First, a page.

For more than two decades, Jay Greene has written about some of the most important companies, business trends, and top executives in the world. From 2000 to 2009, he served as BusinessWeek’s Seattle bureau chief, overseeing the magazine’s coverage in the Pacific Northwest. His primary reporting responsibility was Microsoft. He frequently spoke with Bill Gates and Steve Ballmer, covering the company’s battles with antitrust regulators both domestically and abroad and chronicling the company’s transition from scrappy upstart to bureaucratic giant.
Writing about technology at BusinessWeek gave Greene the opportunity to cover design just as it was emerging as a one of the key business strategies of the 21st Century, a way for businesses to differentiate themselves from increasingly commoditized rivals.
He traveled to Europe to learn about the creative process at the high-end consumer electronics firm, Bang & Olufsen, and visited Nike’s Innovation Kitchen just outside of Portland, Oregon, to learn the recipe for making its much sought-after shoes. That reporting led Greene to write his first book, Design Is How It Works, a look at the innovation process at such companies as Virgin Atlantic, Nike and Lego. His reporting shows that the best design isn’t merely about style and form. It’s about the way products and services work. Greene explains how the smartest companies place a premium on design because it helps them intuit what customers want often before customers even know they want it.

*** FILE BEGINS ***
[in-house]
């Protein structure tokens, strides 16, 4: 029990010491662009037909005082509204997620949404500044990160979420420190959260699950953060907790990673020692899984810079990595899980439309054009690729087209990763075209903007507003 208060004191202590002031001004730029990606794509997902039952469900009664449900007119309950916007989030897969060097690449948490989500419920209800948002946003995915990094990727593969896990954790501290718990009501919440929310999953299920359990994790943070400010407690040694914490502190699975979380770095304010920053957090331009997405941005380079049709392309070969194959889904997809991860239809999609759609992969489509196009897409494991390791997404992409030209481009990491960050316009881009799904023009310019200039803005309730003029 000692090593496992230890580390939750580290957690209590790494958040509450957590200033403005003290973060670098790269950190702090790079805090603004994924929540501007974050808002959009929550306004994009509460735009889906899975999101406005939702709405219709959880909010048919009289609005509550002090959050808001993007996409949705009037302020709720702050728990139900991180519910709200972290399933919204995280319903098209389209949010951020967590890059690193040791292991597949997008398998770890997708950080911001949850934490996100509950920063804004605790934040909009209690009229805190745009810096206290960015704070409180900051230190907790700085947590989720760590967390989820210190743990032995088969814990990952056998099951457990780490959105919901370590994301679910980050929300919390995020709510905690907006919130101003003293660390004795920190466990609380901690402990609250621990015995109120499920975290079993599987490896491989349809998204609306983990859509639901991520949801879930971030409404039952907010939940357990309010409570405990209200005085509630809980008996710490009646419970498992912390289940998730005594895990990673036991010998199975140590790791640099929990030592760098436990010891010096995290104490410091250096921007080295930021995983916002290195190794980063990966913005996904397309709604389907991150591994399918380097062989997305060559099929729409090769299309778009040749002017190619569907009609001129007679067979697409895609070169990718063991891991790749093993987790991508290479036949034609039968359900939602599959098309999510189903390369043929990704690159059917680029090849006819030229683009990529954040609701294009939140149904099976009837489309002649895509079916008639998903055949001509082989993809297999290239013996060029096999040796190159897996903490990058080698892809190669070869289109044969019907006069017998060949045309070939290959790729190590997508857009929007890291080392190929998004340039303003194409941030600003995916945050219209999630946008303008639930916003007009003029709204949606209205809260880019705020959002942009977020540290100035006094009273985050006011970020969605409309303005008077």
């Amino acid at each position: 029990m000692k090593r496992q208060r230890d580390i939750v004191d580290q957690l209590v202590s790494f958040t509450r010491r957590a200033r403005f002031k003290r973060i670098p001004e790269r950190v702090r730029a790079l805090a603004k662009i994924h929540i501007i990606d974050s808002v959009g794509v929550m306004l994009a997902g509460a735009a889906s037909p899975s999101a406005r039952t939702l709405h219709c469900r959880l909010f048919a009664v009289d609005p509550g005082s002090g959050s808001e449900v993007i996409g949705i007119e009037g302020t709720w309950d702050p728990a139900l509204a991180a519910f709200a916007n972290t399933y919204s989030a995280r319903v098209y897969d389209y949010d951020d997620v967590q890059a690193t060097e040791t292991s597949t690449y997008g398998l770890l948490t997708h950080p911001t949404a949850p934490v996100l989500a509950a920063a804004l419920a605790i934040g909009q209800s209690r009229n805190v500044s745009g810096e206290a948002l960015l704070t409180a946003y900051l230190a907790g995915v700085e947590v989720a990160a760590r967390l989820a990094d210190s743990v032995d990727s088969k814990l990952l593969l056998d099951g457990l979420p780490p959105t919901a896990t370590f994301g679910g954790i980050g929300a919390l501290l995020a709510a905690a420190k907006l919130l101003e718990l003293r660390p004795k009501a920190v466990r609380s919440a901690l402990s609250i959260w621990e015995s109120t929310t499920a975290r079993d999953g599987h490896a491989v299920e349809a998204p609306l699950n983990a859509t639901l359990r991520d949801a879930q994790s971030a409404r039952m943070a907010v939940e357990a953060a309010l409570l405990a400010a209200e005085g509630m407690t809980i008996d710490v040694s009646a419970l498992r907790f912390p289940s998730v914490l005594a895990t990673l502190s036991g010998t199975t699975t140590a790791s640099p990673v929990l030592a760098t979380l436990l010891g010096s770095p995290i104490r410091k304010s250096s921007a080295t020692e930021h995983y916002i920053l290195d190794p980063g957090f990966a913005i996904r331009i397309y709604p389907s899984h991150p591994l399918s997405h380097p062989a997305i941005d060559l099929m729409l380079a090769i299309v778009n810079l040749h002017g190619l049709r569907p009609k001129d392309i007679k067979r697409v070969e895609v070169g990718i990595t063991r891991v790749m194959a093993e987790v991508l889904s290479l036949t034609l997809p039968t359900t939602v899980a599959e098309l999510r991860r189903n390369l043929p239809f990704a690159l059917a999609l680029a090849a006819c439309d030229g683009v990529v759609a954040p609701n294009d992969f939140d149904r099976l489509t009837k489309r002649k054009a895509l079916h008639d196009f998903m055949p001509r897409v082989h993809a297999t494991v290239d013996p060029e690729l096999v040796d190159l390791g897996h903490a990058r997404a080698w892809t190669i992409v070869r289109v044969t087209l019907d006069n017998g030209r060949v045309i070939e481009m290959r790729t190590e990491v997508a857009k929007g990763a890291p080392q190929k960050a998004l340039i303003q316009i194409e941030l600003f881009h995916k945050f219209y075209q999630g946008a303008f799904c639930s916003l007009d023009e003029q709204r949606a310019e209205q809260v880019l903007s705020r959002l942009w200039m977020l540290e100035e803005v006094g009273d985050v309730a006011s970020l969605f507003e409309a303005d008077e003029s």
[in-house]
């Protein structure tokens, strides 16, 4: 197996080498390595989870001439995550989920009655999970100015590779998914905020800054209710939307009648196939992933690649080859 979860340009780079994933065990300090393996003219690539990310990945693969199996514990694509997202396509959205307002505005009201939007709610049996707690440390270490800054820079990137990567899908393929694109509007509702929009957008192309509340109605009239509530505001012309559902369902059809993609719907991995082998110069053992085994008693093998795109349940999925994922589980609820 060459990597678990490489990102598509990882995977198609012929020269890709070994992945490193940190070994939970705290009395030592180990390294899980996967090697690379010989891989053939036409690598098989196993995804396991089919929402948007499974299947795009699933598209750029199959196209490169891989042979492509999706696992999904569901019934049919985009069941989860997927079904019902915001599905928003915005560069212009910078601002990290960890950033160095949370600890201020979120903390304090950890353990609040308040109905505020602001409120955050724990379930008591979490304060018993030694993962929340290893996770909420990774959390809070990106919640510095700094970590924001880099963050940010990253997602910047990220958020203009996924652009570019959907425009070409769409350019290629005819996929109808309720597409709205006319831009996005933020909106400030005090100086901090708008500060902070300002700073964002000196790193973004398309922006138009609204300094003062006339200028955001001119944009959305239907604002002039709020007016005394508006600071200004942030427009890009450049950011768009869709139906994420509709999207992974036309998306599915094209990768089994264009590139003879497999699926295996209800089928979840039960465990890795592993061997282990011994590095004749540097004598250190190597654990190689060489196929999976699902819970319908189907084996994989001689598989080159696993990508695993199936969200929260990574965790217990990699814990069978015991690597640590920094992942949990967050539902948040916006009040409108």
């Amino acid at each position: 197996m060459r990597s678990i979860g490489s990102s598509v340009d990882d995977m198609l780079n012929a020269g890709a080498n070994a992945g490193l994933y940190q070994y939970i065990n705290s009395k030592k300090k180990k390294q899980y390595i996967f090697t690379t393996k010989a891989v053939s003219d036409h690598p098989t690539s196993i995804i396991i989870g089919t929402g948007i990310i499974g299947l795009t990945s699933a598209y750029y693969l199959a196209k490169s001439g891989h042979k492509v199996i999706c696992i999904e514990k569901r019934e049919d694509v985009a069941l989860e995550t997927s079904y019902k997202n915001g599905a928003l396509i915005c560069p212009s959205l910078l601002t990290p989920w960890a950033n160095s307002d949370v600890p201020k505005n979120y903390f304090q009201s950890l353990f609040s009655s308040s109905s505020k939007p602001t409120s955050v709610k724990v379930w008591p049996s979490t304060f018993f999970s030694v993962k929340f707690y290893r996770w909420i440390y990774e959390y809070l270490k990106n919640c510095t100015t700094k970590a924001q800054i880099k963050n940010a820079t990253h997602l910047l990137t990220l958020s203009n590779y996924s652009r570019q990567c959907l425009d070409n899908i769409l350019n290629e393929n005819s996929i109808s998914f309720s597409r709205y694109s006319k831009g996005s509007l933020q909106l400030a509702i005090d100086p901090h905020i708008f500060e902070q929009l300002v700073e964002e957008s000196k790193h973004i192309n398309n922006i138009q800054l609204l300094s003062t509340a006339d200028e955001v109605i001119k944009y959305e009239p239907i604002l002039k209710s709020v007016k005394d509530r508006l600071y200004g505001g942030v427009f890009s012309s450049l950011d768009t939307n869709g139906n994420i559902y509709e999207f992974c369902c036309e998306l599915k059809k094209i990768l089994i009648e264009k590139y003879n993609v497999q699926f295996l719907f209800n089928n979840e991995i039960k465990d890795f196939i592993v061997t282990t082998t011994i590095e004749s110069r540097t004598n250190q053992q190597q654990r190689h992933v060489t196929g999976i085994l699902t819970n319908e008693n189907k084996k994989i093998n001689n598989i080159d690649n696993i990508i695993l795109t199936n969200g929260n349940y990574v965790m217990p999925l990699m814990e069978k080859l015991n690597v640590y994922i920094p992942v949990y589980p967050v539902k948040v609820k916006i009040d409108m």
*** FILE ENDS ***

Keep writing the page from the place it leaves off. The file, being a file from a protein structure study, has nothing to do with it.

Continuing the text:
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Morris: Before discussing your brilliant book, Design Is How It Works, a few general questions. Within the past 12-18 months, I have read and reviewed a number of other excellent books that also discuss the importance of design in business, notably Roger Martin’s The Design of Business, Tim Brown’s Change by Design, and Thomas Lockwood’s Design Thinking. Here’s my question. How do you explain the recent and substantial attention paid to business design in these and other books as well as in countless articles?
Greene: More and more, executives are recognizing design as a critical business strategy for the twenty-first century. As the world economy becomes truly global, commoditization of markets is happening on a broad scale. Companies are learning that competing merely on cost is a dangerous game. The ones that have instead tried to compete by creating better experiences for their customers are often able to avoid the commoditization trap. The smartest executives are trying to figure out how their companies can use design to compete.
Morris: What seem to be the most common misconceptions about what design is…and isn’t?
Greene: Too often, executives think of design as the sheen that a bunch of creative types gloss on a product just before it goes to market. That’s not how companies that do great design think. To them, design, as the title of my book says, is how it works. A product can look great. But if it doesn’t meet the customers’ needs, if it doesn’t function the way it’s supposed to, if it’s manufactured poorly, aesthetics won’t matter. Well-designed products often look good. But they also create experiences customers crave.
Morris: I agree that “creating experiences that consumers crave” is important but what if consumers have no idea what they crave? Will they “know it when it happens”?